II. His conduct shows that he considered Saul’s position worthy of outward tokens of respect. When it is impossible to respect a man for what he is, we may sometimes feel bound to honour him for what he has been, or for what he now represents. A heap of ruined stones may have nothing in their present appearance to awaken interest, but if they are the remains of a city once famous for its beauty, thinking men cannot look at them without emotion. Or a building which has never had any pretensions to architectural beauty may awaken a feeling almost of reverence because it represents something of far more value and dignity than itself. So when David bowed himself before Saul it could hardly have been in token of respect for any moral excellence now found in him, but must have rather been in honour of what he once was and of what he even now represented. He was still the Lord’s anointed—the man whom God had Himself appointed to rule over His people Israel, and there had been a time when he had seemed not unworthy of the honour thus put upon him. And David, like every other godly man, was ever ready to render honour wherever it was due, whether to place or person, whether to individual excellence or to “powers ordained of God” (Romans 13:1.)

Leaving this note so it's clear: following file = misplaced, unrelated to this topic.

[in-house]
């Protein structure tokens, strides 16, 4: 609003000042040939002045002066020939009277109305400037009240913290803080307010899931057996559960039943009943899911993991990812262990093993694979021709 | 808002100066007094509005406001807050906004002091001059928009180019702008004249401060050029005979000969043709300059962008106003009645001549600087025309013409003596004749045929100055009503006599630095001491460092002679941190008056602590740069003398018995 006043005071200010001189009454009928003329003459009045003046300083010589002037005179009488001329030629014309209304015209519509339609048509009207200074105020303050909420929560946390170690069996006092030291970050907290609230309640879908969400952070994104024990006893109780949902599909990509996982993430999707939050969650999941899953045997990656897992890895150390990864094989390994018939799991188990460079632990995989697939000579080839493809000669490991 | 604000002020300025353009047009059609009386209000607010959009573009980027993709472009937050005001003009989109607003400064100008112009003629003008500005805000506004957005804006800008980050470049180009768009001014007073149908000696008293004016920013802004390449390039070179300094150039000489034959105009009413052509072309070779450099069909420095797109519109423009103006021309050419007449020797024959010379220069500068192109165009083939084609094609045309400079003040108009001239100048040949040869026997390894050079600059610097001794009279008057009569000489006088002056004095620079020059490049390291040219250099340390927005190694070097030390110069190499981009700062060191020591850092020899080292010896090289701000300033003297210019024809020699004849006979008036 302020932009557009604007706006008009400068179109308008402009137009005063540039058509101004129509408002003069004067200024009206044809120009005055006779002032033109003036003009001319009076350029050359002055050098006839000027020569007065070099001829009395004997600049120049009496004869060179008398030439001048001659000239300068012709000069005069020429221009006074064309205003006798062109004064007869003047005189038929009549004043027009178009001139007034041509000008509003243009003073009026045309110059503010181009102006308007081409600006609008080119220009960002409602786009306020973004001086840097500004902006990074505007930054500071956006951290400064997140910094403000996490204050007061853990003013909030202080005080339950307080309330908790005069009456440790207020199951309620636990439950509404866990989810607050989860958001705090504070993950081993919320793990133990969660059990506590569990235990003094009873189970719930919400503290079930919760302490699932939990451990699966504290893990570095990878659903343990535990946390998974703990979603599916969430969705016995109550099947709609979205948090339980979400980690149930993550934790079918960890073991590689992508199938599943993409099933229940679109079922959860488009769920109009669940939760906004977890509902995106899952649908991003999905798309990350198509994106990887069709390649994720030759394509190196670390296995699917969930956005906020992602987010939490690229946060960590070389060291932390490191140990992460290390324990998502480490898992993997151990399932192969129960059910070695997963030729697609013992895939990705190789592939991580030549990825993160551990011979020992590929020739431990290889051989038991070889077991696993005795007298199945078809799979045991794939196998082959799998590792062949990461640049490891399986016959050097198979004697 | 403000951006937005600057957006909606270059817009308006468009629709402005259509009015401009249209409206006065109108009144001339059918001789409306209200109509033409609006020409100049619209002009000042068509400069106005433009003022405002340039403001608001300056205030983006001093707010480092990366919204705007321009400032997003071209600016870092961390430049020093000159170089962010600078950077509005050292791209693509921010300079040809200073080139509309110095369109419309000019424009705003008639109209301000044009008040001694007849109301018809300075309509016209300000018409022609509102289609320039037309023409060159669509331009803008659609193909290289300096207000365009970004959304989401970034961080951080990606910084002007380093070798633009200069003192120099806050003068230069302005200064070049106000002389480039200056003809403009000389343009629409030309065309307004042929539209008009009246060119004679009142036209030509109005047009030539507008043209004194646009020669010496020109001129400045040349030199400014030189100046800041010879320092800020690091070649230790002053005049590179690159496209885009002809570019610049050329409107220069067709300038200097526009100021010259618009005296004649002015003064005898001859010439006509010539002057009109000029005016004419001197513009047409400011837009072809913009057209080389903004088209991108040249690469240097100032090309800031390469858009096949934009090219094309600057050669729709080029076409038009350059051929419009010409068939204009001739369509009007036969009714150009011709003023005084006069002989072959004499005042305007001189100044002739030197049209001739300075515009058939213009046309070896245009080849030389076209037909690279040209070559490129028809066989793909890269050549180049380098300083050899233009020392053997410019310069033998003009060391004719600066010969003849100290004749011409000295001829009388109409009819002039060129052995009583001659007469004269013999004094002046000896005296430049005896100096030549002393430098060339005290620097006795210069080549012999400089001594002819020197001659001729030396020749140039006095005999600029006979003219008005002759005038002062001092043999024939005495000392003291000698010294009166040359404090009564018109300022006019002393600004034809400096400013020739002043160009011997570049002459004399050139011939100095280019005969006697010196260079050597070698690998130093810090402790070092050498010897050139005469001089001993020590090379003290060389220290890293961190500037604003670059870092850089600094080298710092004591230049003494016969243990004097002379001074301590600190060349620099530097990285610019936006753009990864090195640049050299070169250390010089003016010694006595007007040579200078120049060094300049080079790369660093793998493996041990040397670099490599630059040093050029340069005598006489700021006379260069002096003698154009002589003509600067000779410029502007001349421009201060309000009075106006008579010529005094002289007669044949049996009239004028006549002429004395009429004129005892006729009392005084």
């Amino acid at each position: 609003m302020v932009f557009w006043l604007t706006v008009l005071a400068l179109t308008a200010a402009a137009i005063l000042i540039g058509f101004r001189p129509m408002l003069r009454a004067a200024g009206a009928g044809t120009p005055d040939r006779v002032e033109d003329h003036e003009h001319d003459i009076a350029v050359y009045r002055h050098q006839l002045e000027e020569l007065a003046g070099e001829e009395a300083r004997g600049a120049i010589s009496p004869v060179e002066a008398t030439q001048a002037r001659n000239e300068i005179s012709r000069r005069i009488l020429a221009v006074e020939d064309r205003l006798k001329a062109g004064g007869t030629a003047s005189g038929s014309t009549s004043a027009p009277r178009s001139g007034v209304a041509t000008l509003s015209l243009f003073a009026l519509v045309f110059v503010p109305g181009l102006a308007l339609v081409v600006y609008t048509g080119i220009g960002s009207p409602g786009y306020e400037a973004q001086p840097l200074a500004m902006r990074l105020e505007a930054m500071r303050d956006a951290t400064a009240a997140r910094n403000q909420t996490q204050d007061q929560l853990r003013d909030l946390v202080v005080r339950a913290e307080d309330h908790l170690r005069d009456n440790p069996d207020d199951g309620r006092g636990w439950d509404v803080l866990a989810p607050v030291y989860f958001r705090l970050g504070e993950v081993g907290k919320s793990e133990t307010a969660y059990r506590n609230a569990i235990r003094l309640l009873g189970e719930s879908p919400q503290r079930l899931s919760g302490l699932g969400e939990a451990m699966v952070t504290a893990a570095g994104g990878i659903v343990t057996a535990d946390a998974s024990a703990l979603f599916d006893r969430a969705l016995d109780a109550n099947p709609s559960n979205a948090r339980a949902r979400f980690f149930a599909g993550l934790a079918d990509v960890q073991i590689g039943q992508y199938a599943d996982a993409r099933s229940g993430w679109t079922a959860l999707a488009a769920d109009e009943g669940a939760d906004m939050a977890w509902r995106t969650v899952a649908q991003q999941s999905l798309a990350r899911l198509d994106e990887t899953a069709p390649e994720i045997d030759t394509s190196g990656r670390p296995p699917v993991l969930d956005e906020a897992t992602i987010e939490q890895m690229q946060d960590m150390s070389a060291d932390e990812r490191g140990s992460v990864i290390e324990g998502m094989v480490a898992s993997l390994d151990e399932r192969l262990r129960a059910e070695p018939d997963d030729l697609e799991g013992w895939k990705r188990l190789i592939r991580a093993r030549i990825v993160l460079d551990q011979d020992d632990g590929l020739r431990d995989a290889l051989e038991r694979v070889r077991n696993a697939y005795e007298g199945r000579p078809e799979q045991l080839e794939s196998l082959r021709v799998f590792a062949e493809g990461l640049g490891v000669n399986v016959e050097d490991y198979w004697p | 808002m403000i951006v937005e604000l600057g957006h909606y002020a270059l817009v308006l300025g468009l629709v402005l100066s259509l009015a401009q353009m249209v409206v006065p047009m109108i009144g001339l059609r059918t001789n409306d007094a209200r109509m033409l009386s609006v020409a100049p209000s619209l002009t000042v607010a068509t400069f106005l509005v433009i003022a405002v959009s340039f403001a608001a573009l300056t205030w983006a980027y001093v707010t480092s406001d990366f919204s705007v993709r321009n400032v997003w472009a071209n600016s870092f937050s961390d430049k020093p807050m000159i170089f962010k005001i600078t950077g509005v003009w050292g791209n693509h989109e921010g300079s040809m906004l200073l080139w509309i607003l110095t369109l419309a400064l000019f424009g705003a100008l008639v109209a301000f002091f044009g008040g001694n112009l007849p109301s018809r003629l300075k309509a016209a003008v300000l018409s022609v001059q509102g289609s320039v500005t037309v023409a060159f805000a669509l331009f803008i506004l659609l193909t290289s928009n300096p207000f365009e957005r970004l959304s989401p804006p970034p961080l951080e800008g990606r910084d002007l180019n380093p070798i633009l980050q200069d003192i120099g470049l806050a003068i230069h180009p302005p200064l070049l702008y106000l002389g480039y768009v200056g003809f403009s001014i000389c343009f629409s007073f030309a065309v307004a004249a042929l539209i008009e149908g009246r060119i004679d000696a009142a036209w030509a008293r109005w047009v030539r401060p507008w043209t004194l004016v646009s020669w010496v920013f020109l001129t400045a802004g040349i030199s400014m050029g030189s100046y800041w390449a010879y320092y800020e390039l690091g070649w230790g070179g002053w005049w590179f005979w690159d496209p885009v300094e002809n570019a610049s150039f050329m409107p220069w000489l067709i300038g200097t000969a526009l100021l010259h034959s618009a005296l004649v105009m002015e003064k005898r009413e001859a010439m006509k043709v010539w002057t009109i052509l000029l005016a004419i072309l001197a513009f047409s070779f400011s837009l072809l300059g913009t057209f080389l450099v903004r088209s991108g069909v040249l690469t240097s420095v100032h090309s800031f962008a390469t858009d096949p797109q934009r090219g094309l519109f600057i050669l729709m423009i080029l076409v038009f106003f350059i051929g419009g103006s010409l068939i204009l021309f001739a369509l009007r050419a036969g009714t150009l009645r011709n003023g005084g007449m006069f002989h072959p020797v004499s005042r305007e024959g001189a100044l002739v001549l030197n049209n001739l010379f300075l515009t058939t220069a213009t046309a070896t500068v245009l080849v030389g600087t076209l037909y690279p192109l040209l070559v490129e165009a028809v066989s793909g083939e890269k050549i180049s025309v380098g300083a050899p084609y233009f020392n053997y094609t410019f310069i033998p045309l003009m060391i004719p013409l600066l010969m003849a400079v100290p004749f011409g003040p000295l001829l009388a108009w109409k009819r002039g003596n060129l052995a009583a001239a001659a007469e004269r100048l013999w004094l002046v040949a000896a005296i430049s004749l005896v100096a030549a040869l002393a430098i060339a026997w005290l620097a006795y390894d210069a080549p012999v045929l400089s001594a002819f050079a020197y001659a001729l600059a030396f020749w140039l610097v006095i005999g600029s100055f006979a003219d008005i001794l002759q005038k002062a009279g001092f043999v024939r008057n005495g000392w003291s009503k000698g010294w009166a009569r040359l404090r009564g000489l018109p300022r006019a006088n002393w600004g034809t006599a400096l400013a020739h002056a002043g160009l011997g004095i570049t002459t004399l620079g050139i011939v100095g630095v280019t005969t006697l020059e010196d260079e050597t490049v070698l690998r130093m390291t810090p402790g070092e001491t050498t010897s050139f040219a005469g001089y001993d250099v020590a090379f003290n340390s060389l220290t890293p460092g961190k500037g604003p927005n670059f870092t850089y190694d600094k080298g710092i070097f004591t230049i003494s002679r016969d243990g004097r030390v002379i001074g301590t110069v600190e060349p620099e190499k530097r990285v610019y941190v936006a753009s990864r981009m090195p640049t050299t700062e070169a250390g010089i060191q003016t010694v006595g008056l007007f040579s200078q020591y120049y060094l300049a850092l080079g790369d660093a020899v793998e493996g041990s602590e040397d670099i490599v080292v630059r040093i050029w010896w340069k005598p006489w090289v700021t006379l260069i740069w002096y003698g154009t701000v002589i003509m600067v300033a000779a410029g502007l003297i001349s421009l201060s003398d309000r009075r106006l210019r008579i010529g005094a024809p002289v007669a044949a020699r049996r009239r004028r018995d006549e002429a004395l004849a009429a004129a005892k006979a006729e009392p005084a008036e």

III. Yet David’s vindication contains an appeal to Saul’s reason and to God’s justice. Reverence for Saul as a king, and a sense of his own duty as a subject, did not degenerate into that servility which seems to ignore the fact that the higher the position the greater the obligation, and to forget that there is a Judge before whose bar all human distinctions fade away. David did not think it incompatible with his acknowledgment of Saul as his lord to remonstrate with him on his foolishness, and to remind him that there was a King to whom both the persecutor and the persecuted would have to render an account, and whose judgment would certainly be according to truth. The most genuine loyalty is always found associated with self-respect and with faith in God, and they are the most faithful servants of kings who do not fear to show them wherein they err, and who can with confidence commit their cause to Him who will one day certainly render every man according to his works. For neither of the two causes, one or the other of which sometimes operates in the decisions of a human judge and leads him to pronounce an unjust sentence, can ever have any place in the Divine administration. A man may condemn the innocent or justify the guilty through ignorance, or from wickedness. He may not be acquainted with all the facts of the case, or some selfish or other evil motive may lead him to pronounce a false verdict. But it is the joy of every lover of truth and righteousness to know that this can never be the case with God. He who searches and knows everyone of His creatures can never be mistaken in His judgment, and He who is infinitely above them, both in nature and in character, can have no motive or desire to wrong anyone of them in the smallest degree. Hence the assurance with which men in all ages have turned to Him when they have been wronged by their fellow-creatures, and have said, with David, “The Lord, therefore, be judge, and see, and plead my cause.”